Time hangs heavy in The Exterminating Angel. Days or weeks for the characters; two and a half hours for the audience. The decision by composer Thomas Adès to adapt Luis Buñuel's surreal satire of 1962 is imaginative and notionally exciting, but the admixture of opera to a static tale of the absurd makes for a foggy entertainment.
Shortly before Lucia and Edmond's society dinner party, the downstairs staff flee their mansion with the sixth sense of animals running from a tsunami. Once the dozen guests arrive (of whom three are musicians: a pianist, a conductor and an opera singer) some mysterious force makes them incapable of leaving again. At first they rationalise their inertia—they are merely exercising freedom of choice—but gradually it dawns on them. They're stuck.
Buñuel's movie is a fiercely comic critique of social entitlement and the protective isolationism that cocoons it. On paper the material lends itself to opera: it's dense in opportunities for a distinguished ensemble cast, with a heightened vein of tragedy in every character and a through-line of action that's like witnessing death in slow motion.
The Exterminating Angel is an international co-production, and Tom Cairns's staging scored a hit at last summer's Salzburg Festival. It arrives at the Royal Opera House garnered with critical plaudits and was greeted by the Covent Garden audience with wild approval, so I feel duty-bound to join in. Almost. The composer's orchestrations are undeniably bold and scintillating, and he has the knack of tempering musical challenge with approachability. As in his first operatic success, Powder Her Face, Adès depicts the downfall of privilege through music of dramatic honesty into which he stirs liberal helpings of pastiche. The spectators' pleasure whenever snatches of a popular style cut through the texture was palpable.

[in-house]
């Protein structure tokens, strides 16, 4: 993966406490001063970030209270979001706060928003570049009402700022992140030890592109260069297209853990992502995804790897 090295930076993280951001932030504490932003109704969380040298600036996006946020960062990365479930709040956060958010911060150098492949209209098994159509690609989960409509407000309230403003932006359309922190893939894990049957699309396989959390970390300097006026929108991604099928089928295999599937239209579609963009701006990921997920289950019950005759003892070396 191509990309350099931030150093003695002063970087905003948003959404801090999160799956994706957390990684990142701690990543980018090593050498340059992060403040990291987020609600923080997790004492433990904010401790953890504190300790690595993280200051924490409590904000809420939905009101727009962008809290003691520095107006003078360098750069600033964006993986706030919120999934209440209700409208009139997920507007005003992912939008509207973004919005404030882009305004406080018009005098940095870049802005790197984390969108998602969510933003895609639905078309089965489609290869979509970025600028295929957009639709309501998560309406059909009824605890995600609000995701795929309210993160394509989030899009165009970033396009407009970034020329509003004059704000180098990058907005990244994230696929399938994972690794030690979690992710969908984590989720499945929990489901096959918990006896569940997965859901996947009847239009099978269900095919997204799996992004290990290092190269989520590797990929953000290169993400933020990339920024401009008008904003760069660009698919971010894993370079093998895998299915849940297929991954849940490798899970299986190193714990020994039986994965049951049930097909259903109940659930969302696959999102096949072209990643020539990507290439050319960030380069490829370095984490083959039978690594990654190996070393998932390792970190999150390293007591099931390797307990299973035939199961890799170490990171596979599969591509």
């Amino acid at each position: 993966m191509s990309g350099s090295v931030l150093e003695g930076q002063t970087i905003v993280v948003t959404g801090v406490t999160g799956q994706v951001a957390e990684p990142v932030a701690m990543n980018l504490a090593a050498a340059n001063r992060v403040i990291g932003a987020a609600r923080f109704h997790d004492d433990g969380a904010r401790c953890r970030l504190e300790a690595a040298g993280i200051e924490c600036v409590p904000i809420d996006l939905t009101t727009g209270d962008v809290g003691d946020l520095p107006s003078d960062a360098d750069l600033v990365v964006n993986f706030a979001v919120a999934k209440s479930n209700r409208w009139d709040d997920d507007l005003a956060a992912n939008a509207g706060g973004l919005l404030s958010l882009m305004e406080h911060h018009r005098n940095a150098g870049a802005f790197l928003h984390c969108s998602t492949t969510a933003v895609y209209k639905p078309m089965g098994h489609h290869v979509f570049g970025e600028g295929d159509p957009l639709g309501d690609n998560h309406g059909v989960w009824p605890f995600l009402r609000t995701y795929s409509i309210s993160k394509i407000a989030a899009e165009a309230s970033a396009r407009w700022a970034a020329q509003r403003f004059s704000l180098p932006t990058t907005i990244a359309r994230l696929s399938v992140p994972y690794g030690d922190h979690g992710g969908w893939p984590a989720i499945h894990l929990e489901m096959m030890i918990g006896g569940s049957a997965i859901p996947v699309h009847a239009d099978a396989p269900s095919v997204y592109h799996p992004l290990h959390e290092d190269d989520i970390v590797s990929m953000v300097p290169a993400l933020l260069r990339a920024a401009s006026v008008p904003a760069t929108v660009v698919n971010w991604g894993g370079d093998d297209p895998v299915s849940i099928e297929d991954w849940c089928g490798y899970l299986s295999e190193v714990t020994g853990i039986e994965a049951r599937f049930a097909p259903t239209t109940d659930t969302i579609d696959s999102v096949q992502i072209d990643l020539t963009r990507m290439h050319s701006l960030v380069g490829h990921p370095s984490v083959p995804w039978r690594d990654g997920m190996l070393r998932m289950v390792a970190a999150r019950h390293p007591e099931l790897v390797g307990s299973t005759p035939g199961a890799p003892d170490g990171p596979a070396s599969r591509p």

'A heartbreaking lullaby to her absent child'
Theatrically, however, it is uninvolving. The libretto, also by Cairns, devotes swathes of the first act to exposition but then leaves his characters uninhabited. Mostly they are archetypes whose back-story and social interplay are left undeveloped. Unlike the souls who populate the plays of Samuel Beckett, it is hard to care about any of them.
Iestyn Davies and Sally Matthews buck the trend as an off-kilter brother and sister, for each is given some meaty material to chew on. The countertenor has OCD and a sister complex; the soprano sings a heartbreaking lullaby to her absent child. Ed Lyon and Sophie Bevan also excel as a loved-up couple whose locked-in passion for each other is both their making and their breaking; their love-death scene is one of the few moments when Cairns and designer Hildegard Bechtler open out the production.
Christine Rice as the pianist sings with exemplary clarity and expression, whereas Amanda Echalaz as the hostess makes one grateful there are surtitles, even for an opera in English. (The soprano's occluded delivery may not be entirely her fault, since Adès occasionally swamps the text in his ensemble writing.) Veteran knights of the realm John Tomlinson and Thomas Allen are given little to work with.
There's some above-the-stave virtuosity from Audrey Luna as a high-flying, high-lying opera singer. In places she sounds uncannily like the Ondes Martenot , the electronic instrument of warbling soundwaves that Cynthia Millar plays from one of the side boxes.
What exactly is the Exterminating Angel? Adès describes it as an 'absence', although it makes more sense to see it as the thief of free will. We, like the sheep who safely graze as the audience enters, go astray and follow each other blindly towards annihilation. As a parable for our time, that's chilling.
The Exterminating Angel runs in repertory at the Royal Opera House until 8 May.